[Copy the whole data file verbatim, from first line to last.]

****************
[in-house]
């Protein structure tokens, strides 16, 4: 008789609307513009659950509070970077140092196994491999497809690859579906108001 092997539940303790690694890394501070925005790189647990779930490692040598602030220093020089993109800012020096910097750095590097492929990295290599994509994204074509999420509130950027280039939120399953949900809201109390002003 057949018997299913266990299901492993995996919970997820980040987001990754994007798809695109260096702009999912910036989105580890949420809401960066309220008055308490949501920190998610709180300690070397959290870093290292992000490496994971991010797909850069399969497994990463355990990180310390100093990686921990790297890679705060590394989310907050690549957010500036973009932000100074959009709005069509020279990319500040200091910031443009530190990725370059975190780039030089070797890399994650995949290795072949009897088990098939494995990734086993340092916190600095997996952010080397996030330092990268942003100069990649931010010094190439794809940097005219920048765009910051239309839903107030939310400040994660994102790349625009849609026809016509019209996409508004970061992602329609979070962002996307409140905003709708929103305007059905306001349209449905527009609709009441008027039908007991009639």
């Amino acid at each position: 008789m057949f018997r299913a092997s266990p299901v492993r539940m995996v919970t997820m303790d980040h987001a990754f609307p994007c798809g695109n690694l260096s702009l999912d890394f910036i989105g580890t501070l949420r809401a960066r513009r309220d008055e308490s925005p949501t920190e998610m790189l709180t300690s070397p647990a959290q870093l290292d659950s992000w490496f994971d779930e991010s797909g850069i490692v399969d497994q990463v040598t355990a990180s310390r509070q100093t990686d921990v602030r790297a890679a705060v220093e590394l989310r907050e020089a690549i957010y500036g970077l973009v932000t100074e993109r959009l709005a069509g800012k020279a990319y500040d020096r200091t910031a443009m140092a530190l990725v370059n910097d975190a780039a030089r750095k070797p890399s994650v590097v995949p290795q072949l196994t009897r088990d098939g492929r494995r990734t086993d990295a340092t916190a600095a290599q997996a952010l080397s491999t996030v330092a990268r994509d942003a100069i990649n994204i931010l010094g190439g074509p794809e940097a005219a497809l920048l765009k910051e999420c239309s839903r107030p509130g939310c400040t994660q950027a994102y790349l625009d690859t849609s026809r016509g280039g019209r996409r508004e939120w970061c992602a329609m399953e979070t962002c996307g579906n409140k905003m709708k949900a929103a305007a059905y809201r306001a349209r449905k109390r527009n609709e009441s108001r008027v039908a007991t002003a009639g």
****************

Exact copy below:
[in-house]
């Protein structure tokens, strides 16, 4: 008789609307513009659950509070970077140092196994491999497809690859579906108001 092997539940303790690694890394501070925005790189647990779930490692040598602030220093020089993109800012020096910097750095590097492929990295290599994509994204074509999420509130950027280039939120399953949900809201109390002003 057949018997299913266990299901492993995996919970997820980040987001990754994007798809695109260096702009999912910036989105580890949420809401960066309220008055308490949501920190998610709180300690070397959290870093290292992000490496994971991010797909850069399969497994990463355990990180310390100093990686921990790297890679705060590394989310907050690549957010500036973009932000100074959009709005069509020279990319500040200091910031443009530190990725370059975190780039030089070797890399994650995949290795072949009897088990098939494995990734086993340092916190600095997996952010080397996030330092990268942003100069990649931010010094190439794809940097005219920048765009910051239309839903107030939310400040994660994102790349625009849609026809016509019209996409508004970061992602329609979070962002996307409140905003709708929103305007059905306001349209449905527009609709009441008027039908007991009639």
């Amino acid at each position: 008789m057949f018997r299913a092997s266990p299901v492993r539940m995996v919970t997820m303790d980040h987001a990754f609307p994007c798809g695109n690694l260096s702009l999912d890394f910036i989105g580890t501070l949420r809401a960066r513009r309220d008055e308490s925005p949501t920190e998610m790189l709180t300690s070397p647990a959290q870093l290292d659950s992000w490496f994971d779930e991010s797909g850069i490692v399969d497994q990463v040598t355990a990180s310390r509070q100093t990686d921990v602030r790297a890679a705060v220093e590394l989310r907050e020089a690549i957010y500036g970077l973009v932000t100074e993109r959009l709005a069509g800012k020279a990319y500040d020096r200091t910031a443009m140092a530190l990725v370059n910097d975190a780039a030089r750095k070797p890399s994650v590097v995949p290795q072949l196994t009897r088990d098939g492929r494995r990734t086993d990295a340092t916190a600095a290599q997996a952010l080397s491999t996030v330092a990268r994509d942003a100069i990649n994204i931010l010094g190439g074509p794809e940097a005219a497809l920048l765009k910051e999420c239309s839903r107030p509130g939310c400040t994660q950027a994102y790349l625009d690859t849609s026809r016509g280039g019209r996409r508004e939120w970061c992602a329609m399953e979070t962002c996307g579906n409140k905003m709708k949900a929103a305007a059905y809201r306001a349209r449905k109390r527009n609709e009441s108001r008027v039908a007991t002003a009639g």